Sunday, February 14, 2010

Out Live


Even if Sunsoft's PC Engine games weren't generally enjoyable, they'd still be worth checking out thanks to their music, as the company always seemed to come up with high-quality numbers for its HuCard soundtracks. Out Live doesn't disappoint in this regard. And I'm always up for spending a few hours with a good, solid first-person dungeon crawler, and, well, Out Live is indeed a first-person dungeon crawler. It is not a deep RPG, nor is it some sort of epic science fiction adventure. Quite reminiscent of NCS/Masaya's Double Dungeons, Out Live is a simple, fast-paced dash through a series of look-alike mazes.

The tunnel network is your way of getting from one town to the next. As you might expect, towns are where you can heal up, buy equipment, and talk to people about the next leg of your quest.

Townsfolk will occasionally challenge you to do battle in an arena. These closed-off fights are chances for you to earn lots of dough and, sometimes, special new equipment.

Of course, you'll spend most of your time not in the towns but in the dungeons. And there isn't a whole lot to do down there besides beat up the fools who get in your way and look for either the gate to the next town or a particularly tough monster to batter. It's simple stuff, but it's handled well, as the scrolling is very smooth and the combat is fast. And there's lots and lots of English and katakana, making Out Live a very easy game to play.

Not that it doesn't have some issues. The later mazes are huge, and while Double Dungeons' labyrinths have inns and shops here and there as "landmarks" of sorts, Out Live offers no such convenient way of keeping track of where you are. Sure, the walls themselves change shade depending on the type of area you're traveling through--blue represents cold, for instance--but when you come across every area type multiple times in a single maze, the colors don't help much. At least you can almost always utilize the tried-and-true method of hugging the left or right wall to eventually find your way.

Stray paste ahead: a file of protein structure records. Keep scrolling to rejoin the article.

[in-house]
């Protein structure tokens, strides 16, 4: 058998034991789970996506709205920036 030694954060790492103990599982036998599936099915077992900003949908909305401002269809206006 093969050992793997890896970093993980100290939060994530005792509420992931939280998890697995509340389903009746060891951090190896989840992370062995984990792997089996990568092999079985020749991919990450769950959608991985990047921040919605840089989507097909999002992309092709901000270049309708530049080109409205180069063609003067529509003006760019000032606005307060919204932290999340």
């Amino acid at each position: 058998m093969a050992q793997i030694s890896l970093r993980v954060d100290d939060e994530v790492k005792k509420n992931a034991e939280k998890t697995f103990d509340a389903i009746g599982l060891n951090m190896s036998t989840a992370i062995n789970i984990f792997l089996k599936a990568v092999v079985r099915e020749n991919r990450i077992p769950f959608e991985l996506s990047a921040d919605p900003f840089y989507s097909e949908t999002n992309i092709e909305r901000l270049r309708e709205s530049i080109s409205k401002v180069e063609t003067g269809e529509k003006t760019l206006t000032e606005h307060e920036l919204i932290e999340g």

There's no similarly simple method that can be utilized to evade the required, sometimes monotonous grinding or the general repetition of the experience. Double Dungeons alleviates such tedium with a fantastic two-player mode, but Out Live is a one-man journey. And while some of its creatures and robots are very cool, Out Live doesn't contain nearly as much variety in its enemy cast as DD does in its own.

Still, OL is a fun game that just might keep you zoned in and up very late for a night or two--provided that you're not inclined to despise it in the first place (if you don't like Double Dungeons, stay away from this).

(I must conclude with a warning. When my Attack Level reached 50 [which I believe is supposed to be the max], a glitch occurred: the "level up" window came up and would not go away; it simply reappeared every time I pressed the damn button. So, uh, you might want to avoid leveling to the max. Note that I don't know if a similar glitch occurs if you max out your Defense Level, as mine never reached 50.)

1 comment :

m1savage said...

Finally beat this game today at attack level 46. The review pretty much sums up the game. The amount of grinding before the last level and then again before the final boss almost ruined the game for me. They should have made it a bit more balanced in my opinion. Overall though, I liked the enemies and the music enough that it was worth playing through the whole thing.

Post a Comment

Note: Only a member of this blog may post a comment.